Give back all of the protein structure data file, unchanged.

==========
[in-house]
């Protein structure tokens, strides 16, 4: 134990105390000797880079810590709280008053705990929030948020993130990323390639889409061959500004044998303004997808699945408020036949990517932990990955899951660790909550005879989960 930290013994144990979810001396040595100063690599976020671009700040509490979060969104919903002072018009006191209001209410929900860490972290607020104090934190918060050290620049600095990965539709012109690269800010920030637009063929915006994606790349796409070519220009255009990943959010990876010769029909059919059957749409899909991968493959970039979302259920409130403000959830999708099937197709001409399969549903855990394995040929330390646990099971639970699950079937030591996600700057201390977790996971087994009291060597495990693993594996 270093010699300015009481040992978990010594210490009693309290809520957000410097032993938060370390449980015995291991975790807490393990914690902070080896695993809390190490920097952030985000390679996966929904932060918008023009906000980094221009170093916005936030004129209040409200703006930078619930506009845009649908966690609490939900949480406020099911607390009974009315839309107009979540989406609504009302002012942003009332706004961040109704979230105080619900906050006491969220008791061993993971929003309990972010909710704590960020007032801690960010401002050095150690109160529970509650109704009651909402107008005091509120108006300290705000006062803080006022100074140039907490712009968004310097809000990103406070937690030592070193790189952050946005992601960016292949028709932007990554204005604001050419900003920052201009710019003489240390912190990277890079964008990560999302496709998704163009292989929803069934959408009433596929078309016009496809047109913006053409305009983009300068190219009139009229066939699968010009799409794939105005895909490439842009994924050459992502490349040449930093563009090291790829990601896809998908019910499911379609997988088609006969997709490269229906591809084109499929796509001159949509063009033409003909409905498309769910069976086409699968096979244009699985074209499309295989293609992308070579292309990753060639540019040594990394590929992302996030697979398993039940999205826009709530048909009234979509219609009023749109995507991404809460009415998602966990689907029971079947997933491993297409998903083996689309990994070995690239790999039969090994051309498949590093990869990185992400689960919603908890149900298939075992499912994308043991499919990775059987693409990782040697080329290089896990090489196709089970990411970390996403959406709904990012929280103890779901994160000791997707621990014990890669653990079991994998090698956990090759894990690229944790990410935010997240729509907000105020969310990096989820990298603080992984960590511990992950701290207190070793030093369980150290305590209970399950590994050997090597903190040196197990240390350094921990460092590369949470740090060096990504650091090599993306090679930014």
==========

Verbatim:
[in-house]
């Protein structure tokens, strides 16, 4: 134990105390000797880079810590709280008053705990929030948020993130990323390639889409061959500004044998303004997808699945408020036949990517932990990955899951660790909550005879989960 930290013994144990979810001396040595100063690599976020671009700040509490979060969104919903002072018009006191209001209410929900860490972290607020104090934190918060050290620049600095990965539709012109690269800010920030637009063929915006994606790349796409070519220009255009990943959010990876010769029909059919059957749409899909991968493959970039979302259920409130403000959830999708099937197709001409399969549903855990394995040929330390646990099971639970699950079937030591996600700057201390977790996971087994009291060597495990693993594996 270093010699300015009481040992978990010594210490009693309290809520957000410097032993938060370390449980015995291991975790807490393990914690902070080896695993809390190490920097952030985000390679996966929904932060918008023009906000980094221009170093916005936030004129209040409200703006930078619930506009845009649908966690609490939900949480406020099911607390009974009315839309107009979540989406609504009302002012942003009332706004961040109704979230105080619900906050006491969220008791061993993971929003309990972010909710704590960020007032801690960010401002050095150690109160529970509650109704009651909402107008005091509120108006300290705000006062803080006022100074140039907490712009968004310097809000990103406070937690030592070193790189952050946005992601960016292949028709932007990554204005604001050419900003920052201009710019003489240390912190990277890079964008990560999302496709998704163009292989929803069934959408009433596929078309016009496809047109913006053409305009983009300068190219009139009229066939699968010009799409794939105005895909490439842009994924050459992502490349040449930093563009090291790829990601896809998908019910499911379609997988088609006969997709490269229906591809084109499929796509001159949509063009033409003909409905498309769910069976086409699968096979244009699985074209499309295989293609992308070579292309990753060639540019040594990394590929992302996030697979398993039940999205826009709530048909009234979509219609009023749109995507991404809460009415998602966990689907029971079947997933491993297409998903083996689309990994070995690239790999039969090994051309498949590093990869990185992400689960919603908890149900298939075992499912994308043991499919990775059987693409990782040697080329290089896990090489196709089970990411970390996403959406709904990012929280103890779901994160000791997707621990014990890669653990079991994998090698956990090759894990690229944790990410935010997240729509907000105020969310990096989820990298603080992984960590511990992950701290207190070793030093369980150290305590209970399950590994050997090597903190040196197990240390350094921990460092590369949470740090060096990504650091090599993306090679930014």